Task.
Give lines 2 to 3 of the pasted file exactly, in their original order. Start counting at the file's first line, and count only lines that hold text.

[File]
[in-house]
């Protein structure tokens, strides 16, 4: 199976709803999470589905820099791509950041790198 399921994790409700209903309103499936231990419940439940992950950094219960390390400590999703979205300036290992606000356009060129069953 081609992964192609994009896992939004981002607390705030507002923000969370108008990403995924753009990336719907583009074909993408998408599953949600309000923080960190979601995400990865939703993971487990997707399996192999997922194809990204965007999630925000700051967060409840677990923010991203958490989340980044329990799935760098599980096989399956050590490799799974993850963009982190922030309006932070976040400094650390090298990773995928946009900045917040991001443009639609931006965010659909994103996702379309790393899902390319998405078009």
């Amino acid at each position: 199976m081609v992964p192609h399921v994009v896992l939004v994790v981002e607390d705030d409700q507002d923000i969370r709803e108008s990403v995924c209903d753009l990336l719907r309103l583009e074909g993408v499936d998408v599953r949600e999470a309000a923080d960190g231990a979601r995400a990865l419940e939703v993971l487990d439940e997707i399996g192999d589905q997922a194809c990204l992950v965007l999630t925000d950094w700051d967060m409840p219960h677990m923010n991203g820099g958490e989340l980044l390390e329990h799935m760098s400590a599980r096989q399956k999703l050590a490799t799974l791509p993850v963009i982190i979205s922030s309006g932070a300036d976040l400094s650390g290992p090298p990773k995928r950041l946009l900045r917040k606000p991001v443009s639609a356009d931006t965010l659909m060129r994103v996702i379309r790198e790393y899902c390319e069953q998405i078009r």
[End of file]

């Protein structure tokens, strides 16, 4: 199976709803999470589905820099791509950041790198 399921994790409700209903309103499936231990419940439940992950950094219960390390400590999703979205300036290992606000356009060129069953 081609992964192609994009896992939004981002607390705030507002923000969370108008990403995924753009990336719907583009074909993408998408599953949600309000923080960190979601995400990865939703993971487990997707399996192999997922194809990204965007999630925000700051967060409840677990923010991203958490989340980044329990799935760098599980096989399956050590490799799974993850963009982190922030309006932070976040400094650390090298990773995928946009900045917040991001443009639609931006965010659909994103996702379309790393899902390319998405078009």
């Amino acid at each position: 199976m081609v992964p192609h399921v994009v896992l939004v994790v981002e607390d705030d409700q507002d923000i969370r709803e108008s990403v995924c209903d753009l990336l719907r309103l583009e074909g993408v499936d998408v599953r949600e999470a309000a923080d960190g231990a979601r995400a990865l419940e939703v993971l487990d439940e997707i399996g192999d589905q997922a194809c990204l992950v965007l999630t925000d950094w700051d967060m409840p219960h677990m923010n991203g820099g958490e989340l980044l390390e329990h799935m760098s400590a599980r096989q399956k999703l050590a490799t799974l791509p993850v963009i982190i979205s922030s309006g932070a300036d976040l400094s650390g290992p090298p990773k995928r950041l946009l900045r917040k606000p991001v443009s639609a356009d931006t965010l659909m060129r994103v996702i379309r790198e790393y899902c390319e069953q998405i078009r």